Categorical variables in SPSS - Chi-square and then what?

#1
Good morning from Portugal! I´m a biologist and I use SPSS for my statistical analysis.

I have some categorical data from questionnaires and made a chi-square analysis (most of the data had assumptions violated, so I used Fisher´s Exact test instead) followed by Phi or Cramer´s V to analyse the strength of association. My question is ... and then what? I know two variables are associated, I know if it is a strong or weak association, but I would like to know which category from the variable is really making the difference (sorry if I can´t explain correctly).

I´ll give an example:

I tested if respondents age were related to what they know about an invasive species - it is, and is a strong association. How do I know which of the age classes knows better the species?

Most of my tables are nxn. I send a crosstab in the attachment. age vs plant name crosstab.PNG

Thanks in advance!
 

Miner

TS Contributor
#2
I am a Minitab user, and it provides a "contribution to Chi-square" statistic for each cell. You then look for the largest statistic by cell. The formula for this is:

1625227305530.png
 

gianmarco

TS Contributor
#6
Hello.
First, a general comment on the cross-tab itself. If your goal is to test if there is any association between age and knowledge, I would drop the variable regarding nationality. Such complex table is difficult to read.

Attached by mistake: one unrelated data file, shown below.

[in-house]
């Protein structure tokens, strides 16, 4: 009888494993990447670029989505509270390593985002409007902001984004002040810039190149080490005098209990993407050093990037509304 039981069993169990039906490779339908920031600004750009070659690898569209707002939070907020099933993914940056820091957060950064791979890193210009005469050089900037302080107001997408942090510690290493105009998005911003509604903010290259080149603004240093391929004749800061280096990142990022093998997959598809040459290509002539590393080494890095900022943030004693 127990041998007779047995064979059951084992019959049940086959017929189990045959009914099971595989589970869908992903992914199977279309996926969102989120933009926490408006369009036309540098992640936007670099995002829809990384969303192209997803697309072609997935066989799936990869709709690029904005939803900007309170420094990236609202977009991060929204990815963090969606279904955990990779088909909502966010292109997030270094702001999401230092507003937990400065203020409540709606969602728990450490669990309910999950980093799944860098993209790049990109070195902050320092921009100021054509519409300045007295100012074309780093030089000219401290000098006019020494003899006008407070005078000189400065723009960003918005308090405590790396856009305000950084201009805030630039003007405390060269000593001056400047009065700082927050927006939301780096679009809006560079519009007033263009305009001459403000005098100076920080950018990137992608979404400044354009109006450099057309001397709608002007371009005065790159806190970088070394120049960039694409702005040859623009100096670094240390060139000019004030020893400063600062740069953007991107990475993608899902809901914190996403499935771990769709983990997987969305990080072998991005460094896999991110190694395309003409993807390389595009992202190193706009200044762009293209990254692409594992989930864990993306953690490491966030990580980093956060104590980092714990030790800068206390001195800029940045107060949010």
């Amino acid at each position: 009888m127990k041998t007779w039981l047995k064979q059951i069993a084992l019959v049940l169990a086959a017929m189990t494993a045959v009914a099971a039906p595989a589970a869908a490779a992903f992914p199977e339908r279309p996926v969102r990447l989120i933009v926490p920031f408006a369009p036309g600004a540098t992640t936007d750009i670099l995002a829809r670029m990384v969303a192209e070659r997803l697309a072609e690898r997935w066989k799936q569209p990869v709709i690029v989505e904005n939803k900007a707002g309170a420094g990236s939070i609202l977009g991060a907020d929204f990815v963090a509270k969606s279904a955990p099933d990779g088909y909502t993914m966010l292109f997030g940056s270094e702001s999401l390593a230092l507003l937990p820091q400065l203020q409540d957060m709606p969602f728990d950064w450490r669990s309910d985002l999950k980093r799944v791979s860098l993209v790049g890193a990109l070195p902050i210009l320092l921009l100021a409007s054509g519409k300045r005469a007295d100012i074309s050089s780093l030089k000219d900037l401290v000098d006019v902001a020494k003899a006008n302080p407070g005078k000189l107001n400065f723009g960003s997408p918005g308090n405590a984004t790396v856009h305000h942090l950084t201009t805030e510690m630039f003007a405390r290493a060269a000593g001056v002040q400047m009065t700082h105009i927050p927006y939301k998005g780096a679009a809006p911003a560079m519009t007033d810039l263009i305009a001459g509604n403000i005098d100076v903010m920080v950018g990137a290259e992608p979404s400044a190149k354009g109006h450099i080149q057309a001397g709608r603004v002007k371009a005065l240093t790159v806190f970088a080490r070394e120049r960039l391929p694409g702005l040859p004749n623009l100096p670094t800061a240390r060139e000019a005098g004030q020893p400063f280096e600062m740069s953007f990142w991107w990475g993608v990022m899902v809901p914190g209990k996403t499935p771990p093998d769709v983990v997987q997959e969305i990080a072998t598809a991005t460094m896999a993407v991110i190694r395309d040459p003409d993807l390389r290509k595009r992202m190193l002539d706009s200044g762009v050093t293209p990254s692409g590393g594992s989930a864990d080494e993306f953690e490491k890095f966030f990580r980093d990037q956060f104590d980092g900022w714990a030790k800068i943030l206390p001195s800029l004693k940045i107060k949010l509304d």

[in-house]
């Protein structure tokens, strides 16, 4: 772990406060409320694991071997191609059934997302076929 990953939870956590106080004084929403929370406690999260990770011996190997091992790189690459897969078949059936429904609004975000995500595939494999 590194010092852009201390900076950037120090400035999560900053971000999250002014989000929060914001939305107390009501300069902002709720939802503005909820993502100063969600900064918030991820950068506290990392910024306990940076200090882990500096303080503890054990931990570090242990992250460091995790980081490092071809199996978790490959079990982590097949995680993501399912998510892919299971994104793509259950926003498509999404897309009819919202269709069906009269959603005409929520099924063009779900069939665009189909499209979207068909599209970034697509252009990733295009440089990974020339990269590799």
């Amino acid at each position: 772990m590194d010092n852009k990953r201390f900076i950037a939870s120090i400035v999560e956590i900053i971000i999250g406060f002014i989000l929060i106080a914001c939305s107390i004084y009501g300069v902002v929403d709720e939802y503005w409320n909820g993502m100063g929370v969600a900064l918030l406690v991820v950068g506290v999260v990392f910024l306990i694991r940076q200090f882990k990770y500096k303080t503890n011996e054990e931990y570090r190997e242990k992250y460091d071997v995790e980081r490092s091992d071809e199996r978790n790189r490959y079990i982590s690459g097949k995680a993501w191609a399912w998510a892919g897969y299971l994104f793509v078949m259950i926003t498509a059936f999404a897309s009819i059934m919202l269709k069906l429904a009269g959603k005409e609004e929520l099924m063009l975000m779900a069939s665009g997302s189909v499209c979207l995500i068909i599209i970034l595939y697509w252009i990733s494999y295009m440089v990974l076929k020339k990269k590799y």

If you want to spot which cell significantly contribute to the rejection of the Null Hypothesis, you may want to inspect the table of standardized residuals. These are the residuals (the ones pointed out by Miner) but expressed as z-score. Any residual larger than 1.96 (in terms of absolute value) indicates a significant departure from independence (at alpha 0.05).

SPSS should have this option, as far as I recall.

Hope this helps
Gm
 
#7
Thanks for your reply!

Hello.
First, a general comment on the cross-tab itself. If your goal is to test if there is any association between age and knowledge, I would drop the variable regarding nationality. Such complex table is difficult to read.

If you want to spot which cell significantly contribute to the rejection of the Null Hypothesis, you may want to inspect the table of standardized residuals. These are the residuals (the ones pointed out by Miner) but expressed as z-score. Any residual larger than 1.96 (in terms of absolute value) indicates a significant departure from independence (at alpha 0.05).

SPSS should have this option, as far as I recall.

Hope this helps
Gm